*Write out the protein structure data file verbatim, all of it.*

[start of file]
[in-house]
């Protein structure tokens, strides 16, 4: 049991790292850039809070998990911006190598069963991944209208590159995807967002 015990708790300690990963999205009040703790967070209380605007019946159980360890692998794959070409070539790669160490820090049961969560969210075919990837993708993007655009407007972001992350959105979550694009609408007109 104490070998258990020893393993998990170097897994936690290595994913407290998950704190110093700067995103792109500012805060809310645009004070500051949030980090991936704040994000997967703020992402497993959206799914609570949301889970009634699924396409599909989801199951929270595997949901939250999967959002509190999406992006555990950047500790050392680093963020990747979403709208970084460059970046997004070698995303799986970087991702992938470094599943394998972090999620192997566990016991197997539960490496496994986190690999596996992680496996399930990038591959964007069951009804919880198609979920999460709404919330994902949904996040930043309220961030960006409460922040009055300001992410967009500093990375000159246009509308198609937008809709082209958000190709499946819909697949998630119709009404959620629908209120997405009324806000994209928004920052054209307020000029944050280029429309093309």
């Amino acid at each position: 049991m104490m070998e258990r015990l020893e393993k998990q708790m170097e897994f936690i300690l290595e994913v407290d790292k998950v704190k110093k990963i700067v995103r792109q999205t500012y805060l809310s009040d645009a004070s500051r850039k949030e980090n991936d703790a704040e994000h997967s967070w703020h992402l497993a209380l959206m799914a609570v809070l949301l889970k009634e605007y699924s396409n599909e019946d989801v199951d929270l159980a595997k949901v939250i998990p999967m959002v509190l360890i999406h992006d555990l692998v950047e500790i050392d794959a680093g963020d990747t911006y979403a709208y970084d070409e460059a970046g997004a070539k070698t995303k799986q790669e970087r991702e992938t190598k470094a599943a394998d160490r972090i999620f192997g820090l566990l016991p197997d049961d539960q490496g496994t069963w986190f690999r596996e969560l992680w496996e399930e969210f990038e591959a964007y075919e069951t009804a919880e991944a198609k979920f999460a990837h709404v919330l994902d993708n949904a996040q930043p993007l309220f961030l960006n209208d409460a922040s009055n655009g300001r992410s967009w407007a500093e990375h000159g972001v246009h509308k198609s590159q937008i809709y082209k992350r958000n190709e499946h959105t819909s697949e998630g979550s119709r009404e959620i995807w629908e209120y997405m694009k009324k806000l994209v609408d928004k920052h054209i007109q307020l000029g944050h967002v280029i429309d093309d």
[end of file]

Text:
[in-house]
């Protein structure tokens, strides 16, 4: 049991790292850039809070998990911006190598069963991944209208590159995807967002 015990708790300690990963999205009040703790967070209380605007019946159980360890692998794959070409070539790669160490820090049961969560969210075919990837993708993007655009407007972001992350959105979550694009609408007109 104490070998258990020893393993998990170097897994936690290595994913407290998950704190110093700067995103792109500012805060809310645009004070500051949030980090991936704040994000997967703020992402497993959206799914609570949301889970009634699924396409599909989801199951929270595997949901939250999967959002509190999406992006555990950047500790050392680093963020990747979403709208970084460059970046997004070698995303799986970087991702992938470094599943394998972090999620192997566990016991197997539960490496496994986190690999596996992680496996399930990038591959964007069951009804919880198609979920999460709404919330994902949904996040930043309220961030960006409460922040009055300001992410967009500093990375000159246009509308198609937008809709082209958000190709499946819909697949998630119709009404959620629908209120997405009324806000994209928004920052054209307020000029944050280029429309093309």
């Amino acid at each position: 049991m104490m070998e258990r015990l020893e393993k998990q708790m170097e897994f936690i300690l290595e994913v407290d790292k998950v704190k110093k990963i700067v995103r792109q999205t500012y805060l809310s009040d645009a004070s500051r850039k949030e980090n991936d703790a704040e994000h997967s967070w703020h992402l497993a209380l959206m799914a609570v809070l949301l889970k009634e605007y699924s396409n599909e019946d989801v199951d929270l159980a595997k949901v939250i998990p999967m959002v509190l360890i999406h992006d555990l692998v950047e500790i050392d794959a680093g963020d990747t911006y979403a709208y970084d070409e460059a970046g997004a070539k070698t995303k799986q790669e970087r991702e992938t190598k470094a599943a394998d160490r972090i999620f192997g820090l566990l016991p197997d049961d539960q490496g496994t069963w986190f690999r596996e969560l992680w496996e399930e969210f990038e591959a964007y075919e069951t009804a919880e991944a198609k979920f999460a990837h709404v919330l994902d993708n949904a996040q930043p993007l309220f961030l960006n209208d409460a922040s009055n655009g300001r992410s967009w407007a500093e990375h000159g972001v246009h509308k198609s590159q937008i809709y082209k992350r958000n190709e499946h959105t819909s697949e998630g979550s119709r009404e959620i995807w629908e209120y997405m694009k009324k806000l994209v609408d928004k920052h054209i007109q307020l000029g944050h967002v280029i429309d093309d």